Sir Robert Chiltern is a successful Government minister, well-off and with a loving wife. All this is threatened when Mrs Cheveley appears in London with damning evidence of a past misdeed.... See full summary »
An inksetter in New York, Quoyle returns to his family's longtime home, a small fishing town in Newfoundland, with his young daughter, after a traumatizing experience with her mother, Petal, who sold her to an illegal adoption agency. Though Quoyle has had little success thus far in life, his shipping news column in the newspaper "The Gammy Bird" finds an audience, and his experiences in the town change his life. Then he meets the widow Wavey... Written by
At a point in the film, Quoyle's hands are bandaged from frostbites and the bandages are later removed as he recovers. However, later when he suddenly wakes up during the stormy night (towards the end of the film), the bandages are again visible on his hands although he doesn't wear them neither in previous nor in the following scene. See more »
[father teaching him literally to sink or swim]
I used to imagine that I'd been given to the wrong family at birth, and that somewhere in the world my real people longed for me. From where my father stood, my failure to dog-paddle was only the first of many failures. Failure to speak clearly, failure to sit up straight, failure to make friends every time we moved to another dreary upstate town. In me, my father recognized a failed life. His own.
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As a man with some very strong Newfoundland roots, let me comment on this movie.
First, I was not a BIG fan of the book. Proulx's writing style, while unique and engaging for athe first hundred pages, quickly becomes cloying and irritating in the last 200. While here characters were elegantly and ingeniously crafted (Billy Pretty, both in tyhe pages and on the screen by Newfie Gordon Pinsent being the best of the bunch), and here sparse descriptions of the Newfoundland landscape befitting the sparse and bare Western Shore (although there are some mighty fine towns along that same coast), here characterization of Newfoundlanders is very 'look-down-your-nose' - they are all rustic, and seem never to have seen any modern convieniences, and are second kin to the McCoys of the American Ozarks. When, in the movie, Quoyle confronts the Old Qouyle who has been cursing the house, we can almost hear the banjo from "Deliverance"; when they actually show Guy raping Agnes (a needless scene - we know he does it, the guy just told us. It serves no purpose...), I imagines the movies title to be "Deliverance II: The Newfoundland Connection"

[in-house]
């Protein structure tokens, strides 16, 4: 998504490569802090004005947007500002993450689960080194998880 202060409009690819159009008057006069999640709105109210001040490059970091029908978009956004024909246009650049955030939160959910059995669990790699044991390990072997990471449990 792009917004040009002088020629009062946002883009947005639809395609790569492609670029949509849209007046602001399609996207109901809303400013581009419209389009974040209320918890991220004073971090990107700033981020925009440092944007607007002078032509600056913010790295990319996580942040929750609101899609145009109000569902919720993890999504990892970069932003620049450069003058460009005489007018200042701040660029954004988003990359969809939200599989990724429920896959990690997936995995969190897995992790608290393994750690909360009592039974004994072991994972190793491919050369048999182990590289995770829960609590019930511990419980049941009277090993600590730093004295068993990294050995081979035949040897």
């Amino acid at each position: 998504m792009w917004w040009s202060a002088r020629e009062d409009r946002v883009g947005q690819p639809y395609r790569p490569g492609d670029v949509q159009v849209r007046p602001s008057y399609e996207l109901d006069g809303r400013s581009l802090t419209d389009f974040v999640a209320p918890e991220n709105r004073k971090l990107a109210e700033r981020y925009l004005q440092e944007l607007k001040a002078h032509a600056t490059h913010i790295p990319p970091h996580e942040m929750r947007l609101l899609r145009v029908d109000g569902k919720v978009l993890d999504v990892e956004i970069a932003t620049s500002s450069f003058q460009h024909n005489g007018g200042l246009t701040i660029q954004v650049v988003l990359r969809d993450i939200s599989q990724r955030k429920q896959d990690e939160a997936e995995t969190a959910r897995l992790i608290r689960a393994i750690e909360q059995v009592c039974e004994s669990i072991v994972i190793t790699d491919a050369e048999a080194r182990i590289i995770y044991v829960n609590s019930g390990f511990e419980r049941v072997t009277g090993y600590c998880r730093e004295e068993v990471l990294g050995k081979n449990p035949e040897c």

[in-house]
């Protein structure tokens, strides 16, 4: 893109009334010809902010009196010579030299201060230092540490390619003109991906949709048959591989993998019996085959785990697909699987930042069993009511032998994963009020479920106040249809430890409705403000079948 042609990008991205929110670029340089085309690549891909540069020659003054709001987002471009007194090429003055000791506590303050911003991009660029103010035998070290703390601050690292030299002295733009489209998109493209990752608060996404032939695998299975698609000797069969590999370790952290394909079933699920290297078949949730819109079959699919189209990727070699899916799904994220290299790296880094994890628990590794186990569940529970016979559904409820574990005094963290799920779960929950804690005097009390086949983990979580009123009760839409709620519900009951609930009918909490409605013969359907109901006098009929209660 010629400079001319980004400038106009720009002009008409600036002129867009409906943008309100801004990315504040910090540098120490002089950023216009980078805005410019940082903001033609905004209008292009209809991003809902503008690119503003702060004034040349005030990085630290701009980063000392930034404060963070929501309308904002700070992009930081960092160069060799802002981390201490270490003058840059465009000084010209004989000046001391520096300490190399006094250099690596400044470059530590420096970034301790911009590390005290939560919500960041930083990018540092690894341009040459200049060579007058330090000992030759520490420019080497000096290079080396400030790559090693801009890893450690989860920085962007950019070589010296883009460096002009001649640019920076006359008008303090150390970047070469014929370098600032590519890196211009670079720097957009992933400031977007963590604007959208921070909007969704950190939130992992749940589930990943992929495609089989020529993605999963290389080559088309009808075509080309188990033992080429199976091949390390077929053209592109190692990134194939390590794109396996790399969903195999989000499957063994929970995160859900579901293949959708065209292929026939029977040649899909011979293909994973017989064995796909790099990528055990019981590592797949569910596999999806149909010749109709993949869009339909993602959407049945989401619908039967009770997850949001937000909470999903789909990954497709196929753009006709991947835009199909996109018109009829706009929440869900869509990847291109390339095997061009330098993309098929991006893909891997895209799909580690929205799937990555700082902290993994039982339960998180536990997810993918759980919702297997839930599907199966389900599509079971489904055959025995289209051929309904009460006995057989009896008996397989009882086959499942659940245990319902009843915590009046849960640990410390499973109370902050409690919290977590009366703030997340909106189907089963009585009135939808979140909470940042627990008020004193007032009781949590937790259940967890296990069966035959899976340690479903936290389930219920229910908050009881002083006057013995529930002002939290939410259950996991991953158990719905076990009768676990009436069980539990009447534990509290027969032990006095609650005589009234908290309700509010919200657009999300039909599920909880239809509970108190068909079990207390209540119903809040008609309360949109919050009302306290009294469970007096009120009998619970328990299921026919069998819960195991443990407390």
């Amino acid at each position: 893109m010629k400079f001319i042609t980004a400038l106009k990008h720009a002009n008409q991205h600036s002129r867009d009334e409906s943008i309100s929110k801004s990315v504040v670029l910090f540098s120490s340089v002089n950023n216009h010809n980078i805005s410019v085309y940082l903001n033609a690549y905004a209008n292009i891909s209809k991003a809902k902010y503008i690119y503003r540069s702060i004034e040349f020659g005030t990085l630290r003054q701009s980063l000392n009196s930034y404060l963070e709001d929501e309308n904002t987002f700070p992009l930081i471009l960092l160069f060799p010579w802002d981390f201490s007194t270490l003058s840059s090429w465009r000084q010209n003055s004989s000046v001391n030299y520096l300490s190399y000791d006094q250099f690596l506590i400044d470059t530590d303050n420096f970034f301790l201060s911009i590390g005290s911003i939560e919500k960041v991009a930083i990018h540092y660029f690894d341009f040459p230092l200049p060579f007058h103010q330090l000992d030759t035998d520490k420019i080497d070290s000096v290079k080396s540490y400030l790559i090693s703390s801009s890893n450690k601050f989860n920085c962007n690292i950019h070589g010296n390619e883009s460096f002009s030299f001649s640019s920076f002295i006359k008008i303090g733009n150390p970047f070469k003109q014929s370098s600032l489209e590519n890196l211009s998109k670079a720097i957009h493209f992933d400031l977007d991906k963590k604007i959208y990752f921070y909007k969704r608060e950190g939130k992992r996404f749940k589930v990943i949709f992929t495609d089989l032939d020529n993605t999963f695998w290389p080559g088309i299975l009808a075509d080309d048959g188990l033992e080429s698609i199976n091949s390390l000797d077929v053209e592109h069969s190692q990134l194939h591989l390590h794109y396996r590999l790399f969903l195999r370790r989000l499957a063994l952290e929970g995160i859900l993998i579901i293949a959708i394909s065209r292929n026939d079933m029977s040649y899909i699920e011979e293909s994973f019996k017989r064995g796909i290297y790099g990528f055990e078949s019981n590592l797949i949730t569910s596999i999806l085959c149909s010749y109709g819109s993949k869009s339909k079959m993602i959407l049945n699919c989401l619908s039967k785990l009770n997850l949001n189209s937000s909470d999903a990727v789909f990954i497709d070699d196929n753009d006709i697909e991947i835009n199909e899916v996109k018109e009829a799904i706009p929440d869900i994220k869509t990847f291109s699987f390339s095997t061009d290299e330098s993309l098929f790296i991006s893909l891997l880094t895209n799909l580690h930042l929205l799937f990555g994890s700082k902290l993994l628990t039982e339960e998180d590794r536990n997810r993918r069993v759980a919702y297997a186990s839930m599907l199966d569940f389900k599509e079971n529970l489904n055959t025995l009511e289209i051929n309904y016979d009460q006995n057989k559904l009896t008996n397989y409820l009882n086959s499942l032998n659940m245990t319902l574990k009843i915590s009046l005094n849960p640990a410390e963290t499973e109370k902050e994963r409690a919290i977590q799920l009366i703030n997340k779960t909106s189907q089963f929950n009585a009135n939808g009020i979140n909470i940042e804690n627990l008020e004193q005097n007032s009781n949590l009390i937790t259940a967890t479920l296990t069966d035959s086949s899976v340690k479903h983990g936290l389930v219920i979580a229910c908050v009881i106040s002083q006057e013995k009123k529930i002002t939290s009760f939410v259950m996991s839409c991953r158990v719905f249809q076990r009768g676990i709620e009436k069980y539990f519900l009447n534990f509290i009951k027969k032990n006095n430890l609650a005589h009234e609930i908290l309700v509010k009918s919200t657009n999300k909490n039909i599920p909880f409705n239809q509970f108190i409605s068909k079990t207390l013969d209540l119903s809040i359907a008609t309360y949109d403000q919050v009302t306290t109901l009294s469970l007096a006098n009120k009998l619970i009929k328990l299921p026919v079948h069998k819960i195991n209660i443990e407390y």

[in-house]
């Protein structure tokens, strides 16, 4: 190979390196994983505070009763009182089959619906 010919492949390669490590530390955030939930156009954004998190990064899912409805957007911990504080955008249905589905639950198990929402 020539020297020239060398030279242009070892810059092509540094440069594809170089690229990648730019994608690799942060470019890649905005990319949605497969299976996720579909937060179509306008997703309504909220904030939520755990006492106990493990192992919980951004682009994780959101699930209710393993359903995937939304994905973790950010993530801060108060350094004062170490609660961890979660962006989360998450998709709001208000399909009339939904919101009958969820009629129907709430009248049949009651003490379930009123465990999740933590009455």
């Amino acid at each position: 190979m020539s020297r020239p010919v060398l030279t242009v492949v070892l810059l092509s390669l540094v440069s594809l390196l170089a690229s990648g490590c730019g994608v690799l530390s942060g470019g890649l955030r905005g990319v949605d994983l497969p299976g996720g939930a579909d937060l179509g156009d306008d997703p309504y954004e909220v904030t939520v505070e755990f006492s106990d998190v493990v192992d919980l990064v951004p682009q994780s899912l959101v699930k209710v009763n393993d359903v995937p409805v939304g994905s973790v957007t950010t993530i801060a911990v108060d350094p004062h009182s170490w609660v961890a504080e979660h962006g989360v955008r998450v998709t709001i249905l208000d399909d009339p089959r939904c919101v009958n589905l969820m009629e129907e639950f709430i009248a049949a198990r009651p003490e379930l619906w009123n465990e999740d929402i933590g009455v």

This is the biggest problem I have; in the book, there is a line "Incest is a way of life in Newfoundland." and in the movie when Quoyle discovers his grandfather was 12 when he died, and Agnes says "You don't know Newfoundlanders." These strike me a the sort of thing Mainlanders have been saying about Newfoundlanders for years. The book was written, after all, by an American...
The movie itself is a good movie. Kevin Spacey (my favorite actor of all), turns in a good performance, not a great one, though he gets Quoyle just about spot on if you cut away all the parts about how fat Quoyle is and he is 10 times more insecure than Spacey portrays him, but maybe thats a problem of script. Dame Judi Dench gives a marvelous portrayal of Agnes, and the staff of the Gammy Bird one and all are spot on perfect in their roles. Dench, Scott Glenn as Jack Buggit, Pete Postlethwaite (one of the best character actors around) as Tert Card, and the Welsh guy as one of the best characters Nutbeem, and the best guy in the movie, maybe because he's from Newfoundland, Gordon Pinsent as Billy Pretty. Cate Blanchett is also remarkable as Petal.
I voted 8 out of 10 - good, not great. Lord of the Rings will take Best Picture and best Adapted Screenplay and Best Director, but Dench my get Best Actress, and Gordon Pinsent deserves a nod for Best Supporting Actor.
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